14  Spain 3,010.00 2

15  Ukraine 2,797.50 5

16  Great Britain 2,647.50 2

17  Serbia 2,542.50

18  Canada 2,540.00 4

19  Paraguay 2,527.50

20  Japan 2,520.00 3

†Change since previous ranking update See also[edit]

Tennis
Tennis
portal

List of Fed Cup
Fed Cup
champions International Tennis
Tennis
Federation Davis Cup Hopman Cup Wightman Cup

References[edit]

^ " Fed Cup
Fed Cup
Number of Nations Participating per Year". www.fedcup.com. ITF. Retrieved 15 January 2016.  ^ Glenday, Craig, ed. (2008). Guinness World Records 2008. Bantam Books. p. 497. ISBN 9780553589955.  ^ "About Fed Cup
Fed Cup
by BNP Paribas". itftennis.com. ITF. Retrieved 13 January 2016.  ^ "FED CUP COMMITTEE". Fed Cup. Retrieved 26 Jan 2018.  ^ a b " Fed Cup
Fed Cup
Format". www.fedcup.com. ITF. Retrieved 13 January 2016.  ^ " Fed Cup
Fed Cup
Rules & Regulations". www.fedcup.com. ITF. 13 January 2016. Retrieved 13 January 2016.  ^ a b " Fed Cup
Fed Cup
Champions". www.fedcup.com. ITF. Retrieved 13 January 2016.  ^ Erik Gudris (6 February 2016). "Hogenkamp Wins Longest Ever Fed Cup Match Over Kuznetsova". Tennisnow.com. Retrieved 6 February 2016.  ^ Strength in Depth the Key for Five-Star Czech Republic, WTA official website, 14 November 2016 ^ " Fed Cup
Fed Cup
Heart Award". www.fedcup.com. ITF. Retrieved 13 January 2016.  ^ "Nations Ranking". fedcup.com. International Tennis Federation. 

External links[edit]

Wikimedia Commons has media related to Fed Cup.

Official Fed Cup
Fed Cup
website

v t e

Fed Cup

Current champions (2017):  United States

Editions by year

1963 1964 1965 1966 1967 1968 1969 1970 1971 1972 1973 1974 1975 1976 1977 1978 1979 1980 1981 1982 1983 1984 1985 1986 1987 1988 1989 1990 1991 1992 1993 1994 1995 1996 1997 1998 1999 2000 2001 2002 2003 2004 2005 2006 2007 2008 2009 2010 2011 2012 2013 2014 2015 2016 2017 2018

World Group

1991 1992 1993 1994 1995 1996 1997 1998 1999 2000 2001 2002 2003 2004 2005 2006 2007 2008 2009 2010 2011 2012 2013 2014 2015 2016 2017 2018

World Group II

1991–1994 1995 1996 1997 1998 1999 2000–2004 2005 2006 2007 2008 2009 2010 2011 2012 2013 2014 2015 2016 2017 2018

2018 World Group teams

 Belarus  Belgium  Czech Republic  France  Germany  Netherlands  Switzerland  United States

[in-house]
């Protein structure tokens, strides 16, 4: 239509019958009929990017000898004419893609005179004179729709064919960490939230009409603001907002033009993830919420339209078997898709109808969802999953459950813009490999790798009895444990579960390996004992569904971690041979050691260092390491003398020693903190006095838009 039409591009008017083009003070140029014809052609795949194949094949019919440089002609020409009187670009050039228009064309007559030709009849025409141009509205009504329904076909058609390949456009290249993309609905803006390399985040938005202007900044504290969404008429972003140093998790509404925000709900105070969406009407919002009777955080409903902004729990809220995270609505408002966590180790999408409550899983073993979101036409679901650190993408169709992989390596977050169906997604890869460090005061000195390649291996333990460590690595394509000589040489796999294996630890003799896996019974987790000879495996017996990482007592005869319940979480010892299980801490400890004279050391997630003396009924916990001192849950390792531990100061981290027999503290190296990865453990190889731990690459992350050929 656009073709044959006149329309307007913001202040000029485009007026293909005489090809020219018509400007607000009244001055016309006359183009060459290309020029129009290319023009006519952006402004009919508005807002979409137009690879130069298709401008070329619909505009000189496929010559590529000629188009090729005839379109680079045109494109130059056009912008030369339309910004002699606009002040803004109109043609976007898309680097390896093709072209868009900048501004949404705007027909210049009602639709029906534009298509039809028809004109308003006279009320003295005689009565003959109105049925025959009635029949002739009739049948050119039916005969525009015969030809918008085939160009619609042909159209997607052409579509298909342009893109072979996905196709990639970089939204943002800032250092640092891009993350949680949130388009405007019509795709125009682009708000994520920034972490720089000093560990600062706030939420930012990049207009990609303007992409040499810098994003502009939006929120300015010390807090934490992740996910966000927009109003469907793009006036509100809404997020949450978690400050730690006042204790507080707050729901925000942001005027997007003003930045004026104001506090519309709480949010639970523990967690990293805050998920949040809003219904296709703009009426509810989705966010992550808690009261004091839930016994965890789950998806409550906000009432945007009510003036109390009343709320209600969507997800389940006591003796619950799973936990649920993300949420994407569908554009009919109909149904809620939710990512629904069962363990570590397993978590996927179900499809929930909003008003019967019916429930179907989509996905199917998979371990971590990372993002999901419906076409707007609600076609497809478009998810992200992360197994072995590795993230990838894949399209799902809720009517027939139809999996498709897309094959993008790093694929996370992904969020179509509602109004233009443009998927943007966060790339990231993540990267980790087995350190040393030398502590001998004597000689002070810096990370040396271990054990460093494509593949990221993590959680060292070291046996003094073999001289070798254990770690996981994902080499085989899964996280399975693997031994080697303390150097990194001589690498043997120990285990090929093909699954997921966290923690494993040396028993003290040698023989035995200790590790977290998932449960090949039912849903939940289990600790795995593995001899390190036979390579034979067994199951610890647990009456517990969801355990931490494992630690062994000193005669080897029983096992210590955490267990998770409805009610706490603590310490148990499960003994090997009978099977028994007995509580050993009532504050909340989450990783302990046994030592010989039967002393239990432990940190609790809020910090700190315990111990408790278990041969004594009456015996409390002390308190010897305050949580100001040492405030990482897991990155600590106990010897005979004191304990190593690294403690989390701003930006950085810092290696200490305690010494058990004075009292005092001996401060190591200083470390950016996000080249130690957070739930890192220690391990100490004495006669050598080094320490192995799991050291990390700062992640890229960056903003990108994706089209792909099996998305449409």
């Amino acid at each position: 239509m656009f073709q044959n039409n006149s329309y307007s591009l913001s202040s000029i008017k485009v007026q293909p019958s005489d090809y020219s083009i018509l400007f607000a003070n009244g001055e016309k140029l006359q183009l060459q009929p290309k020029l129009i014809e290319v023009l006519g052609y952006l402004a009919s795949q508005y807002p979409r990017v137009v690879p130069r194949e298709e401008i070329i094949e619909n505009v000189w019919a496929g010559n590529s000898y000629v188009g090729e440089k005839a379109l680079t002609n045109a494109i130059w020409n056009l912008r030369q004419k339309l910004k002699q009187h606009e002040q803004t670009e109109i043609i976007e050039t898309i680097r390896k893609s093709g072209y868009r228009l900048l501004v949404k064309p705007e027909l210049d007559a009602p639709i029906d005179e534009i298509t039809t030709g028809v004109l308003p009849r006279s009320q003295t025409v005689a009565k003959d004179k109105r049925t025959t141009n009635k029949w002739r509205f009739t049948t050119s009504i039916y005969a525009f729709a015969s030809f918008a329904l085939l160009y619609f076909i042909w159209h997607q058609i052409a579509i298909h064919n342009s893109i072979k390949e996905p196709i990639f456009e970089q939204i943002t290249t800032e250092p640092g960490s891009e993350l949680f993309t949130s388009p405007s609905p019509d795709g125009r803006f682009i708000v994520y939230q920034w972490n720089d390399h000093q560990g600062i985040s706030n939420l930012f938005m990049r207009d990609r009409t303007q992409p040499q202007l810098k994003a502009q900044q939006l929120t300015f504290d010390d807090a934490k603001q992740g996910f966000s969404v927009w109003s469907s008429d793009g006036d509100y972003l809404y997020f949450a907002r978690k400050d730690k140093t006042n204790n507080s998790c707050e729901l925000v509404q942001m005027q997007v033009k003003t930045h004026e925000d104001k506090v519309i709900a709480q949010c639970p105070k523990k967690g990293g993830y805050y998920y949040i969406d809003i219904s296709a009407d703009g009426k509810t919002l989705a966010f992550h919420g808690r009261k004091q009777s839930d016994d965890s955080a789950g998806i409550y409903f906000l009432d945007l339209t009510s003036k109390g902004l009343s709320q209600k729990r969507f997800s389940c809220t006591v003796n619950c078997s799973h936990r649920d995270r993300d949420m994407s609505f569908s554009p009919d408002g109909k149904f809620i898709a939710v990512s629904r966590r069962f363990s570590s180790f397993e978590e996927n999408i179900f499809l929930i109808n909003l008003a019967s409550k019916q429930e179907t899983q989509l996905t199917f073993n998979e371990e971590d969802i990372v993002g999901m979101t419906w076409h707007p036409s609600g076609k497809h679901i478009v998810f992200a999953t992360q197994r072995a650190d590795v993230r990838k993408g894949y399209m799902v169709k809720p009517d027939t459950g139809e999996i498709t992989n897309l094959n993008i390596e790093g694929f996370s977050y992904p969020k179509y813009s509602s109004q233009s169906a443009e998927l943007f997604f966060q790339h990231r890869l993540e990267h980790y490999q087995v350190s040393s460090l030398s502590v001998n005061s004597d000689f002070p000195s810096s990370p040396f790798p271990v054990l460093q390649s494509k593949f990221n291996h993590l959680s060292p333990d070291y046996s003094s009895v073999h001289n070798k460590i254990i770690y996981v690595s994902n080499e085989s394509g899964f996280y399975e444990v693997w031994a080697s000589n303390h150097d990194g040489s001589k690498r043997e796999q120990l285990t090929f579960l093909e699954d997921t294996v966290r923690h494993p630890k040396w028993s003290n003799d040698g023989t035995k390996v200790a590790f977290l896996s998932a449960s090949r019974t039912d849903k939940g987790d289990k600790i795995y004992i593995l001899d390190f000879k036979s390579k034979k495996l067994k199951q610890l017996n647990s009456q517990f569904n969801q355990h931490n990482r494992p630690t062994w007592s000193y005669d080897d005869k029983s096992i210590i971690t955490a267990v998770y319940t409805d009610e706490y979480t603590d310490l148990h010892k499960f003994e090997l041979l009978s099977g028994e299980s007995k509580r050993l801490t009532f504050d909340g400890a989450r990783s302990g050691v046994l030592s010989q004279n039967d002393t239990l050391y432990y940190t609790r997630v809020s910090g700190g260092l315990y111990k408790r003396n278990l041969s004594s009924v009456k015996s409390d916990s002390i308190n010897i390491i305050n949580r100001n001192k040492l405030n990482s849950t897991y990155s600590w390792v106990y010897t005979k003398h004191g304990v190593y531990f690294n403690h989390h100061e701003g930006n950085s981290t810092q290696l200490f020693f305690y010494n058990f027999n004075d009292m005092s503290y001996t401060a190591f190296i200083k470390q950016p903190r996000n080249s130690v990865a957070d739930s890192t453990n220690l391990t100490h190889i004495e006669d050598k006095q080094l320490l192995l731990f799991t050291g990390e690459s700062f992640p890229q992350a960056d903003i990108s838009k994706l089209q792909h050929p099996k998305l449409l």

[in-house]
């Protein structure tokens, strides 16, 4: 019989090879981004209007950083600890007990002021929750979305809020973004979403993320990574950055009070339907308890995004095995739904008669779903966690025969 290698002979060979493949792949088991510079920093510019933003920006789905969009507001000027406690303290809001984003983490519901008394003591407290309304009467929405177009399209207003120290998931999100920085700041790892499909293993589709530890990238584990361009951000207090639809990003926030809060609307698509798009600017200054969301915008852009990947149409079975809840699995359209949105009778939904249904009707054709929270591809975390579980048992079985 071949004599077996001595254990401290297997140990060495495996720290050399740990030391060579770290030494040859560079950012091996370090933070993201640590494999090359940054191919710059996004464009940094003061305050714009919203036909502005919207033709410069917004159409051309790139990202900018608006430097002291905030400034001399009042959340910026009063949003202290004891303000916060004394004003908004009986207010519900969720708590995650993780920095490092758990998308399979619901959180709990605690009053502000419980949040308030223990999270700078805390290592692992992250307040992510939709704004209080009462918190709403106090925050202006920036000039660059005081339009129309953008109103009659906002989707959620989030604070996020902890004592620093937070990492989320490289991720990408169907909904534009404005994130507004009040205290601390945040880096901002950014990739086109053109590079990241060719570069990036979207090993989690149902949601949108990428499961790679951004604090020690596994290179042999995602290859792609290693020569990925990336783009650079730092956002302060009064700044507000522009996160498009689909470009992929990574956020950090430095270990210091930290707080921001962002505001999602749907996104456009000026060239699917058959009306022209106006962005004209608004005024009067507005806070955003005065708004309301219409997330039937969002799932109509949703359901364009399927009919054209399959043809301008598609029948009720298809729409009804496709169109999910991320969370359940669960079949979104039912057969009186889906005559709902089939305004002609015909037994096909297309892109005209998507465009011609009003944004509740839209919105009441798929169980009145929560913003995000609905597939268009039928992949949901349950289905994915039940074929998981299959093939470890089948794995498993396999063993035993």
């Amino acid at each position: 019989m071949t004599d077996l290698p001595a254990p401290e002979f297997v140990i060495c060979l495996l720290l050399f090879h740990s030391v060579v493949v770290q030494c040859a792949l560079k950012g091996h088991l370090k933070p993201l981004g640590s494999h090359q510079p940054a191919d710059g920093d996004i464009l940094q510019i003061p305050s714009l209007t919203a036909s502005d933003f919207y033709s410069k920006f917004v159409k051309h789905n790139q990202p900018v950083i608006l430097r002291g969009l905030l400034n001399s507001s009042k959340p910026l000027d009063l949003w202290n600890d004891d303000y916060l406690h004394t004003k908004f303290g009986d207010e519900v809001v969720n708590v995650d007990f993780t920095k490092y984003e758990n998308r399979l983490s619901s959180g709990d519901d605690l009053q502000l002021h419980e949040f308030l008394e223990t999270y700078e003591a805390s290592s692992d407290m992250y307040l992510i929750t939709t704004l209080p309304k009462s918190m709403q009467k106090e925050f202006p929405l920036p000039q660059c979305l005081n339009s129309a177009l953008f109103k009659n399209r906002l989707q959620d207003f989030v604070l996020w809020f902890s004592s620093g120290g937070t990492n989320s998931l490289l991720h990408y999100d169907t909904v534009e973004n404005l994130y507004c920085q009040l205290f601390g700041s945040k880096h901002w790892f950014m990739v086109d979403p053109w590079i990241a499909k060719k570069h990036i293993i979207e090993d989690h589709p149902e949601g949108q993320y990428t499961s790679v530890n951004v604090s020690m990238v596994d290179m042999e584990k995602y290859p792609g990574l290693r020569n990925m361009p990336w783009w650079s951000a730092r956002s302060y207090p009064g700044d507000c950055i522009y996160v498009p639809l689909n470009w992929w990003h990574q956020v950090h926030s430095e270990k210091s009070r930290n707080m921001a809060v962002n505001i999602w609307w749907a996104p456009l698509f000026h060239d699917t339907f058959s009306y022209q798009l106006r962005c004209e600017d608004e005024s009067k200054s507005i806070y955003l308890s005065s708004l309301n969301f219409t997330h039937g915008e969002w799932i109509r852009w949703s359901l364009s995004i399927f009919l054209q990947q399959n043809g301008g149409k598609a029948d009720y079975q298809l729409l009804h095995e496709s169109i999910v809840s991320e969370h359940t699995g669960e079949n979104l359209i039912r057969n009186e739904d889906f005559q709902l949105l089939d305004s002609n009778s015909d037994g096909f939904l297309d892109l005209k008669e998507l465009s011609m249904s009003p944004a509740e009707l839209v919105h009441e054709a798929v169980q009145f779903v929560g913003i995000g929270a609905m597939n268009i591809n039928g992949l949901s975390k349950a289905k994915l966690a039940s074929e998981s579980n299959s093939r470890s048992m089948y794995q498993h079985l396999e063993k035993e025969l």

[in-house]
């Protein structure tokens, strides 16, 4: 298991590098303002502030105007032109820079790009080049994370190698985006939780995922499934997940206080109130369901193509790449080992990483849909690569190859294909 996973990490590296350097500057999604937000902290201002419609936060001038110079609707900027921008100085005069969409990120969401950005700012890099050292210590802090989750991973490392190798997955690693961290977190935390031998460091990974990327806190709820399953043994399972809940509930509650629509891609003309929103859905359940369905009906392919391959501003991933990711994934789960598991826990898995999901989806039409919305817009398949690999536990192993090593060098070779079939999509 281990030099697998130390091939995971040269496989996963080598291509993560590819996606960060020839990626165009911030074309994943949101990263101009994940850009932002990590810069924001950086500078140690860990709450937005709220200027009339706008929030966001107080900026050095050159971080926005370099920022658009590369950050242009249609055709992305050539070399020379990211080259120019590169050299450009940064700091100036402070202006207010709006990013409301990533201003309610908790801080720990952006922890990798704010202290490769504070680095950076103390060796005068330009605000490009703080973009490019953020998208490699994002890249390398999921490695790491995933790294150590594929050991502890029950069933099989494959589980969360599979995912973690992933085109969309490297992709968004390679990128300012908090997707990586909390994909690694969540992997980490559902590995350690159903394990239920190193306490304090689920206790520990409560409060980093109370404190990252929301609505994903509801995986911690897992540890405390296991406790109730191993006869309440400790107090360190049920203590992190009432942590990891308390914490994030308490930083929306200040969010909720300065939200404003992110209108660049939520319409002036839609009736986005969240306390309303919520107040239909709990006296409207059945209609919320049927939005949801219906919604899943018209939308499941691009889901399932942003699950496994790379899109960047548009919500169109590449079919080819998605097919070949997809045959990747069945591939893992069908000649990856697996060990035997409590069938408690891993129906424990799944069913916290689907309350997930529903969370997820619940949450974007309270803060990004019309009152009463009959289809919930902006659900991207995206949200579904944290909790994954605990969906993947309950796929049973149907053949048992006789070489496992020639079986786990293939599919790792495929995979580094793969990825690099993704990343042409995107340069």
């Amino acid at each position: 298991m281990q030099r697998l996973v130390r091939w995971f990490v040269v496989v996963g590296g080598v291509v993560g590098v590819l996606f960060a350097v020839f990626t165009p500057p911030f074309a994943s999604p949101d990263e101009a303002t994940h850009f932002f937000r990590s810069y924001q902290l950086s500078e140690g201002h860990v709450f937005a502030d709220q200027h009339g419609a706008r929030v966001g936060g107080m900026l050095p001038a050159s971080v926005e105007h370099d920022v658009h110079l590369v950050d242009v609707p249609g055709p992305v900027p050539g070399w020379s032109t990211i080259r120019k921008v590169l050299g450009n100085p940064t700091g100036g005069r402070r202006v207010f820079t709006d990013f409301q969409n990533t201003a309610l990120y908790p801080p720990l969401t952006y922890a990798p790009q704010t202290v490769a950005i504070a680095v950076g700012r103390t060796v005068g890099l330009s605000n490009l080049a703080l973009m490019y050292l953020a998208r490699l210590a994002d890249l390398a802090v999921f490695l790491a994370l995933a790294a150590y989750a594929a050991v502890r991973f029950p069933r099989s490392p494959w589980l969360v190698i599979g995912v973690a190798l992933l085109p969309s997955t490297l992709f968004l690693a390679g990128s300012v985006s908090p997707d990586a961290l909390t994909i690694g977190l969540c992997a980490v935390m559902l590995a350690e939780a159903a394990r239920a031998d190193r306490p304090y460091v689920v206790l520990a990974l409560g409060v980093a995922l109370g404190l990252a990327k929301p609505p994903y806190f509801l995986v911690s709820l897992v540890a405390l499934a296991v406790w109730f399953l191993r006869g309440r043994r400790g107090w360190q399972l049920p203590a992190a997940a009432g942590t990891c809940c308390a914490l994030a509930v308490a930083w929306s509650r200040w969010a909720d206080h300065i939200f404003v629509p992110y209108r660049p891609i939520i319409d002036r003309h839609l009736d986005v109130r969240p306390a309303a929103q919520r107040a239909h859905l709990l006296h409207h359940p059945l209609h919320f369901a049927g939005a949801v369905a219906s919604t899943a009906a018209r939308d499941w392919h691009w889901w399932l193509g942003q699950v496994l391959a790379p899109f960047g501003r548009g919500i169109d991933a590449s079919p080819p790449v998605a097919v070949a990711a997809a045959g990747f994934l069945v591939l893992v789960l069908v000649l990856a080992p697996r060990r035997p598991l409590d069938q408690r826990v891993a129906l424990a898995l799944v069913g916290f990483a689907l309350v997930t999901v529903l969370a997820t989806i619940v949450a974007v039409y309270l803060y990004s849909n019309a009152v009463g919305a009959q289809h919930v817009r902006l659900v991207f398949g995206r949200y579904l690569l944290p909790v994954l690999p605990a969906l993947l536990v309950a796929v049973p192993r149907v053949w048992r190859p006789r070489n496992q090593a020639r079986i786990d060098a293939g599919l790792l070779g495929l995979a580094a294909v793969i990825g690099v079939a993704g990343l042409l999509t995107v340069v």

2018 World Group II teams

 Australia  Canada  Italy  Romania  Russia  Slovakia  Spain  Ukraine

Former World Group teams (in the current format, since 1995)

 Argentina  Austria  Bulgaria  China  Colombia  Croatia  Hungary  Israel  Japan  Poland  Serbia  Slovenia  South Africa  Sweden

List of champions

v t e

Fed Cup
Fed Cup
Americas Zone

2018 Americas Zone Group I teams

 Argentina  Brazil  Chile  Colombia  Guatemala  Paraguay  Venezuela

2018 Americas Zone Group II teams

 Antigua and Barbuda  Bahamas  Barbados  Bermuda  Bolivia  Costa Rica  Cuba  Dominican Republic  Ecuador  El Salvador  Honduras  Jamaica  Mexico  Panama  Peru  Trinidad and Tobago  Uruguay

Editions of the Fed Cup
Fed Cup
Americas Zone

1992 1993 1994 1995 1996 1997 1998 1999 2000 2001 2002 2003 2004 2005 2006 2007 2008 2009 2010 2011 2012 2013 2014 2015 2016 2017 2018

v t e

Fed Cup
Fed Cup
Asia/Oceania Zone

2018 Asia/Oceania Zone Group I teams

 China  Chinese Taipei  Hong Kong  India  Japan  Kazakhstan  South Korea  Thailand

2018 Asia/Oceania Zone Group II teams

 Bahrain  Indonesia  Iran  Kyrgyzstan  Lebanon  Malaysia  New Zealand  Oman  Pacific Oceania  Pakistan  Philippines  Singapore  Sri Lanka  Uzbekistan

Editions of the Fed Cup
Fed Cup
Asia/Oceania Zone

1992 1993 1994 1995 1996 1997 1998 1999 2000 2001 2002 2003 2004 2005 2006 2007 2008 2009 2010 2011 2012 2013 2014 2015 2016 2017 2018

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Fed Cup
Fed Cup
Europe/Africa Zone

2018 Europe/Africa Zone Group I teams

 Austria  Bulgaria  Croatia  Estonia  Georgia  Great Britain  Hungary  Latvia  Poland  Portugal  Serbia  Slovenia  Sweden  Turkey

2018 Europe/Africa Zone Group II teams

 Bosnia and Herzegovina  Denmark  Egypt  Greece  Israel  Luxembourg  Moldova  Norway

2018 Europe/Africa Zone Group III teams

 Algeria  Andorra  Armenia  Botswana  Cameroon  Cyprus  Finland  Iceland  Ireland  Kenya  Kosovo  Lithuania  Macedonia  Madagascar  Malta  Montenegro  Morocco  Mozambique  Namibia  South Africa  Tunisia  Uganda

Editions of the Fed Cup
Fed Cup
Europe/Africa Zone

1992 1993 1994 1995 1996 1997 1998 1999 2000 2001 2002 2003 2004 2005 2006 2007 2008 2009 2010 2011 2012 2013 2014 2015 2016 2017 2018